Cedar elms develop a deep root system that allows them to withstand drought and most windstorms.  If you go to a nursery and ask for an elm for your yard, you need to insist on the cedar elm.  Many nurseries stock the Chinese Lacebark Elm and will often offer it as a substitute.  While the tree does have a lovely rough bark, it develops a shallow root system that makes it easy prey for windstorms.  Also, the Chinese Lacebark is susceptible to cotton root rot.  Because of this, you are taking a risk if you plant it anywhere in our state that once grew cotton (and since most of our state once grew cotton, you really need to think about this when you make your elm choice).

My buddy Morgan is selecting a Cedar Elm for a client.  Notice that he really is touching it with a 10' pole.  Don't know why that is so funny to me but he really does travel around with a 10' pole in his car at all times.

My buddy Morgan is selecting a Cedar Elm for a client. Notice that he really is touching it with a 10′ pole. Don’t know why that is so funny to me but he really does travel around with a 10′ pole in his car at all times.

Like the people of Oklahoma, elm trees were attacked and decimated by an unexpected enemy.  However, they survived.  Now this American classic is making a comeback.  I love elm trees and I am so glad that the people of Oklahoma saved their “The Survivor Tree”.  This deep rooted, dependable and resilient tree is the perfect centerpiece for a memorial that is dedicated to faith, healing and the resilience of the American spirit.

This post has been shared on the HomeAcre Hop and the Homestead Barn Hop.  These hops are great way to gather information from some of the best bloggers on the web.  Be sure to check it out!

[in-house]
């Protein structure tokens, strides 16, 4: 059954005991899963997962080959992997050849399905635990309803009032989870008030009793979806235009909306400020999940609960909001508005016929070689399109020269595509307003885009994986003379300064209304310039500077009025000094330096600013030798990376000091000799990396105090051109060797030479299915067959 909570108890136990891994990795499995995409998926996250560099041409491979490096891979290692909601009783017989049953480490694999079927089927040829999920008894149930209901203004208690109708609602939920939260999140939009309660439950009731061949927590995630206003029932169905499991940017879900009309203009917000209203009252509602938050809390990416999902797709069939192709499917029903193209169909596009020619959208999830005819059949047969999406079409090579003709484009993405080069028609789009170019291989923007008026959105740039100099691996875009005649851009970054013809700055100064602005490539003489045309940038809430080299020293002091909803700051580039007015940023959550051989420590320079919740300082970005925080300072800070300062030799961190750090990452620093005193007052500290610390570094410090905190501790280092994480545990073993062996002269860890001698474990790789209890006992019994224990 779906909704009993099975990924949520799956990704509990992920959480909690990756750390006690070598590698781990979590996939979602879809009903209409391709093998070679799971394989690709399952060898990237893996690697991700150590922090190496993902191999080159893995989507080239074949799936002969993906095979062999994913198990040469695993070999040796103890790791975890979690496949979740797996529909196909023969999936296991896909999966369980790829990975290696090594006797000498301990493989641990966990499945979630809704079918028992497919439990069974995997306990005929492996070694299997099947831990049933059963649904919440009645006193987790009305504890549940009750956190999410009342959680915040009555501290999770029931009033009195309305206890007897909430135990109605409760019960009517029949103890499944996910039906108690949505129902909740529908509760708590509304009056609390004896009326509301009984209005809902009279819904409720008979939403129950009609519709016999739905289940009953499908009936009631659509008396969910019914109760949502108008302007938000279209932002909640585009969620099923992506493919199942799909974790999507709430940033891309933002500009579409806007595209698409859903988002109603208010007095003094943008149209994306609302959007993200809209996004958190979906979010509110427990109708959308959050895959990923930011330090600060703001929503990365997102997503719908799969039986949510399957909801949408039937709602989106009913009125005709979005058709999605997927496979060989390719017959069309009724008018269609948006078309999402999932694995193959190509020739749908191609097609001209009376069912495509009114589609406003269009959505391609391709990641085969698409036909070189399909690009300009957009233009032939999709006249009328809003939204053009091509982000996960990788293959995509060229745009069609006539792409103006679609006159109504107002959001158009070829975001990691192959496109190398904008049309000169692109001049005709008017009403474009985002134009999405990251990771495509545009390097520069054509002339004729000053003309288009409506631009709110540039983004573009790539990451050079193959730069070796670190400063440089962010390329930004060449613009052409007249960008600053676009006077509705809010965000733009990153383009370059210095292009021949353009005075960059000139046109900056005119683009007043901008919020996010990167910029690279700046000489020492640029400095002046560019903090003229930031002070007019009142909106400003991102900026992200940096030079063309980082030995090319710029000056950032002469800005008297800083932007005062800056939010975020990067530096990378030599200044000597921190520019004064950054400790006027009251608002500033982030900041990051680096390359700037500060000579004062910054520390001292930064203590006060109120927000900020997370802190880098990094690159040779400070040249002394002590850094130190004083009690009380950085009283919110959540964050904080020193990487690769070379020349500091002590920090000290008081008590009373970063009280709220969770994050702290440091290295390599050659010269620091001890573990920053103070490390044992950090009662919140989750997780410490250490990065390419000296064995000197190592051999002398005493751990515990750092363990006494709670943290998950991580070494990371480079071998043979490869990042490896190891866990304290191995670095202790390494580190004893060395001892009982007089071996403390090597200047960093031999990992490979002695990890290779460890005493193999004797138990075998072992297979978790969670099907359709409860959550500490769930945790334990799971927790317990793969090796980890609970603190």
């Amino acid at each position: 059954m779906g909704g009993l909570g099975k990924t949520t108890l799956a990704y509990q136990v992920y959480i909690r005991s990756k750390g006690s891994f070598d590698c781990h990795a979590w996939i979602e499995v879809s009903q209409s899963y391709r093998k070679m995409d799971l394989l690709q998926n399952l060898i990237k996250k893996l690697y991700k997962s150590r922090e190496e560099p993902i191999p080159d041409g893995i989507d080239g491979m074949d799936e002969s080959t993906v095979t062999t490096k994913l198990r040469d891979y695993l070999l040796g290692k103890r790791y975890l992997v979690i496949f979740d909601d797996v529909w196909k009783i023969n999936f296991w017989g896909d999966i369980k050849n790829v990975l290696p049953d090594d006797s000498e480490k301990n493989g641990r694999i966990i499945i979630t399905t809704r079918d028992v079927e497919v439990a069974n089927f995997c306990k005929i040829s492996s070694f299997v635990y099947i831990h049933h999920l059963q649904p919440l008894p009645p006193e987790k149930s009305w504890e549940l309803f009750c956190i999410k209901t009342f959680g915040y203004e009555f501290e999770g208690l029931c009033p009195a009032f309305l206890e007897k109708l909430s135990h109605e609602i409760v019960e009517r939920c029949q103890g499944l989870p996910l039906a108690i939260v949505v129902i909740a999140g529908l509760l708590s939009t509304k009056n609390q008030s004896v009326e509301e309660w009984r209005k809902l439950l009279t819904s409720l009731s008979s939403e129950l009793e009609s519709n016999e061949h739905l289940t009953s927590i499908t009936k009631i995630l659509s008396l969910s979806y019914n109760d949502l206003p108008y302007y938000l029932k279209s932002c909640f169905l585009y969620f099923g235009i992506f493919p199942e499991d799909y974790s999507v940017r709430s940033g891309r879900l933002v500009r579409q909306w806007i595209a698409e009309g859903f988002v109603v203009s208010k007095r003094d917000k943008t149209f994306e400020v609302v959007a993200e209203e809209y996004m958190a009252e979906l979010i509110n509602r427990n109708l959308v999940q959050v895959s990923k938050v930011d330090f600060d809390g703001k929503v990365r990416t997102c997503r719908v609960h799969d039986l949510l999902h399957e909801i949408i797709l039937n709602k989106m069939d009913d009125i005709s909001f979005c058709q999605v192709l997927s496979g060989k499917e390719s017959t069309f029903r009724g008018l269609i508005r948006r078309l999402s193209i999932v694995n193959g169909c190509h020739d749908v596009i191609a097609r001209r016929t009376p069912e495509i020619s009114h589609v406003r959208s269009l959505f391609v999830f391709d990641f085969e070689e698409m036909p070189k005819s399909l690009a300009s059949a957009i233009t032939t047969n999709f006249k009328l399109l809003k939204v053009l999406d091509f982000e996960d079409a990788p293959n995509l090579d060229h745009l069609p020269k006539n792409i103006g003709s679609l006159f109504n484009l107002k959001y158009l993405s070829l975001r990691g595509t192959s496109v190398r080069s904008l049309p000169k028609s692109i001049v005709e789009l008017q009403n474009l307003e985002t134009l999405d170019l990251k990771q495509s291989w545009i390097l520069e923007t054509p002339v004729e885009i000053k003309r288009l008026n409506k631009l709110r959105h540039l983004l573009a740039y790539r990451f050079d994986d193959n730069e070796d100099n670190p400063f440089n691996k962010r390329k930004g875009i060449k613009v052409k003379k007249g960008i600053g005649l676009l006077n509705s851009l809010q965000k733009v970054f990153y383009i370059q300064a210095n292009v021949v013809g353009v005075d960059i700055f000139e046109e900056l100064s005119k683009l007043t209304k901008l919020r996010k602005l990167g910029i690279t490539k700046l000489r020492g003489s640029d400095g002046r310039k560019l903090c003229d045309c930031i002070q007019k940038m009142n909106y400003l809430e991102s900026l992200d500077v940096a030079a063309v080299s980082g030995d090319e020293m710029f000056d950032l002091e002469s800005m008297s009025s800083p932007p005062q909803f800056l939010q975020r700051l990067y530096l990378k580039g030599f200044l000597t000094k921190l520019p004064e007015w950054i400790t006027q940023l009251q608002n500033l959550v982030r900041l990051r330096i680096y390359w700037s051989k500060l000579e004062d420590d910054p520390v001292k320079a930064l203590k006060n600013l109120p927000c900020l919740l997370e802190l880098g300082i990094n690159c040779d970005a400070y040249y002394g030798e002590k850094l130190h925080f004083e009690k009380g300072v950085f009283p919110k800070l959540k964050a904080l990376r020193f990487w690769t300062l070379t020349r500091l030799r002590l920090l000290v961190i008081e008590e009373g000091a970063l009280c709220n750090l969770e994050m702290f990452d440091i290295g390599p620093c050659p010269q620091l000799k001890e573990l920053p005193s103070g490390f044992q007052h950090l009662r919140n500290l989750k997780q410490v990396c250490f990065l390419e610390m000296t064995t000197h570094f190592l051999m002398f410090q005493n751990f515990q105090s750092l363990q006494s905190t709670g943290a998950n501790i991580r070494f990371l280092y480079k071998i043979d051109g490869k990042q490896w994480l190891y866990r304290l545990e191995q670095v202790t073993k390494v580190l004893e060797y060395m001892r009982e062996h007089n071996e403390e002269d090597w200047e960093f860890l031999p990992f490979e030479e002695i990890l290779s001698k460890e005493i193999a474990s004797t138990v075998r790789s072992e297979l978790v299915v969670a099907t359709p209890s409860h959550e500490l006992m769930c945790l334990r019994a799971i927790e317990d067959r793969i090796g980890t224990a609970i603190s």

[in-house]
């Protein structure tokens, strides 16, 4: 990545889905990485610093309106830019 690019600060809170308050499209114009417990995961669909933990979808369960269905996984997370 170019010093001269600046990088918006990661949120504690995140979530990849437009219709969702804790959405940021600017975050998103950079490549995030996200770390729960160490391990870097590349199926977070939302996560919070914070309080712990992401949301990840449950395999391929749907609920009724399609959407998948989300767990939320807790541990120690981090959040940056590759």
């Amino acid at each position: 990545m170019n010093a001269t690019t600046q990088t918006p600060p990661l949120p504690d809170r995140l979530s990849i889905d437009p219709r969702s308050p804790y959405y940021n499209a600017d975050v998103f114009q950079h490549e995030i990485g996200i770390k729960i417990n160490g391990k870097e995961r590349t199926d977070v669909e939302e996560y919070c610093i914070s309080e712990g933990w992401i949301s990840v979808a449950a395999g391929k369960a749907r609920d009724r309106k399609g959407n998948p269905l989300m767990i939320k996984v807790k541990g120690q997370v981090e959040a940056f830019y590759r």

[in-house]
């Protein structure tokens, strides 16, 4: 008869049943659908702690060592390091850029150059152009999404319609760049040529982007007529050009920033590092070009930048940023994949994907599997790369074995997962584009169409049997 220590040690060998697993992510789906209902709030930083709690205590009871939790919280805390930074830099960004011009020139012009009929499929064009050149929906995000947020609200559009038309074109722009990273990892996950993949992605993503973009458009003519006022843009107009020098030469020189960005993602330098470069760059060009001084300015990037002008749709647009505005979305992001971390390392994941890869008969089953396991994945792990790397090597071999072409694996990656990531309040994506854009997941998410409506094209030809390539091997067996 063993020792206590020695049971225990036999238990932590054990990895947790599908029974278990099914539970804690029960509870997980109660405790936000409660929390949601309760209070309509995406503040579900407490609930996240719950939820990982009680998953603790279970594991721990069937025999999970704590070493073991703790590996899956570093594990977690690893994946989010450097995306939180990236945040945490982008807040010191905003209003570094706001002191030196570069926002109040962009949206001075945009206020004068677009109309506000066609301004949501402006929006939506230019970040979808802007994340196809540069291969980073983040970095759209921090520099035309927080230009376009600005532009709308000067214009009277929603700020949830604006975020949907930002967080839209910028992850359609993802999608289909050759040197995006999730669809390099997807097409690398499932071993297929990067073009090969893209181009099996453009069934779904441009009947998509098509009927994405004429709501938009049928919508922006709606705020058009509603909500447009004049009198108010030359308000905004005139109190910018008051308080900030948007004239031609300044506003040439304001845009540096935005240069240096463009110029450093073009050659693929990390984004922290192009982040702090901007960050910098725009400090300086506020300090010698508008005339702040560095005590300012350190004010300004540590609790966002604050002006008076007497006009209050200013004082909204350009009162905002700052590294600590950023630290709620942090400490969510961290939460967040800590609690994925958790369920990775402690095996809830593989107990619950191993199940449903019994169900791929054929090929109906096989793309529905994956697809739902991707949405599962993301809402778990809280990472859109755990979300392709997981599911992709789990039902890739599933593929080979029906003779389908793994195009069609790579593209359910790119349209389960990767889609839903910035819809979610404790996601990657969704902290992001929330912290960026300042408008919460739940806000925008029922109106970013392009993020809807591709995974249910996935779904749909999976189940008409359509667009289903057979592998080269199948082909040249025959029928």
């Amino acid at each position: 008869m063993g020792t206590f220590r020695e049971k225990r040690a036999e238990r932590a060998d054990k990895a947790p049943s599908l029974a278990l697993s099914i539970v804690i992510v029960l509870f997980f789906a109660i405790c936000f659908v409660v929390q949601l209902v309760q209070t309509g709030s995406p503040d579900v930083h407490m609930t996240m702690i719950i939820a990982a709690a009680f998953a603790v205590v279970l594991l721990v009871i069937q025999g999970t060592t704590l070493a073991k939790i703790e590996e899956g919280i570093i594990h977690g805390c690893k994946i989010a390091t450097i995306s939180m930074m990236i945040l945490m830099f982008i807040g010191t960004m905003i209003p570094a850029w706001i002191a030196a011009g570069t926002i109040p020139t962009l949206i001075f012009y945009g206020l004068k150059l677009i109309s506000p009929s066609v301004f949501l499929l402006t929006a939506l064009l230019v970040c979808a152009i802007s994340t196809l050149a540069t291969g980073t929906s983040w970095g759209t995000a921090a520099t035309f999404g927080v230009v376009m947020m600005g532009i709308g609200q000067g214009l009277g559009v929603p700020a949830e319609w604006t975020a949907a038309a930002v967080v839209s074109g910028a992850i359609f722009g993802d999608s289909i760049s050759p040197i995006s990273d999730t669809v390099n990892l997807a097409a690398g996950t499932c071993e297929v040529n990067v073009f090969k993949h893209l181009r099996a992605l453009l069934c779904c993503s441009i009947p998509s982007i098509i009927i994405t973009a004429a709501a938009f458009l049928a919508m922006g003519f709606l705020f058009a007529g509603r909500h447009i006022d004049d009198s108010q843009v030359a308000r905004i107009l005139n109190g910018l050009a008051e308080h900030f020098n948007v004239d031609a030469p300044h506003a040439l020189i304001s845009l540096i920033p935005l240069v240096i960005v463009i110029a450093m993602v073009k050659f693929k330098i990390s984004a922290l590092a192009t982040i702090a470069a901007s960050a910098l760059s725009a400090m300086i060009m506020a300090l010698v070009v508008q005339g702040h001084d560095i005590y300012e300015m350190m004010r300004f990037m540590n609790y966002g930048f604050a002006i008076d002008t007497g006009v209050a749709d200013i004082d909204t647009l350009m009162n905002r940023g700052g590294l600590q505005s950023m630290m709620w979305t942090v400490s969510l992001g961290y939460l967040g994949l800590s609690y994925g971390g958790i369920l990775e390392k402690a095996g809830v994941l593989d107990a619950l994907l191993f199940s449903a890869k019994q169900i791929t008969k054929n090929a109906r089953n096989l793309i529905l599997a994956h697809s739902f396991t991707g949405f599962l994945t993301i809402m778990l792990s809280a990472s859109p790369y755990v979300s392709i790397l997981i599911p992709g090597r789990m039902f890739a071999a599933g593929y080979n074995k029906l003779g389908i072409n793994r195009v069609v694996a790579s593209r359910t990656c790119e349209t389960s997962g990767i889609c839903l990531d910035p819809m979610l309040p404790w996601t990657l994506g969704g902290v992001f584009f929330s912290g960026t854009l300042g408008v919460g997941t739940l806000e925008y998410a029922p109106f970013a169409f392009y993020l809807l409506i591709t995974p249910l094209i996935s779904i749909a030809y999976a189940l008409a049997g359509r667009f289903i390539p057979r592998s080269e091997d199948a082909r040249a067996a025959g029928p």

This is a detail of a large statue that stands on the site of the old rectory of St. Joseph Catholic Church.  the rectory was destroyed in the blast.  This statue is called "Jesus Wept" and it based on the shortest verse in the bible; John 11:35

This is a detail of a large statue that stands on the site of the old rectory of St. Joseph Catholic Church in OKC. The rectory was destroyed by the April 19 bombing. This statue is called “Jesus Wept” and it is based on the shortest verse in the bible; John 11:35

6 thoughts on “Celebrating the Cedar Elm (Ulmus crassifolia)

  1. Jay, we were passing through OKC on July 3rd where we visited the memorial and also admired “The Survivor Tree”. I appreciate your photos and comments and am so glad you took the time to write about it here.
    I love cedar elms as well – and their small leaves are great for compost piles and mulch!

    • Thanks Patty! Great tip on the leaves. Wouldn’t that have been amazing if we would have bumped into each other there? I bet Bruce got much better pictures. We got there and discovered I had gone off and left the camera’s battery on the charger — in Brenham!!!

  2. I so enjoyed reading this article. It is so well written and interesting to read as all your posts are. You have a real talent with words. I’ll plan for Lyle and me to visit the memorial on one of our trips to Ponca City to see Brian and his family. We have two Cedar Elms in our front yard so I was thrilled to read what good and hardy trees they are.

  3. Jay,
    I’ve recently become a fan of the ” Cedar Elm”. Certainly didn’t know of its deep rooted nature nor of its natural hardiness until I read your article.
    I have a small farm in Marietta, Ok where I’m planning on growing some trees from liners. Now, I’m including Cedar Elms in my stock, do you have other suggestions?
    Duane Baccus

    • Glad you are picking the cedar elm. It really is a great tree. Some other great trees for your area include the bur oak. It is a a very hardy tree and a fast grower. It does have big acorns though and some people don’t like that. Here is the link to an article I wrote about it if you want to learn more: http://masterofhort.com/?s=bur+oak. Both the Chinquapin and Shumard Red Oak will do very well for you. Finally, I love Bald Cypress. Hope this helps.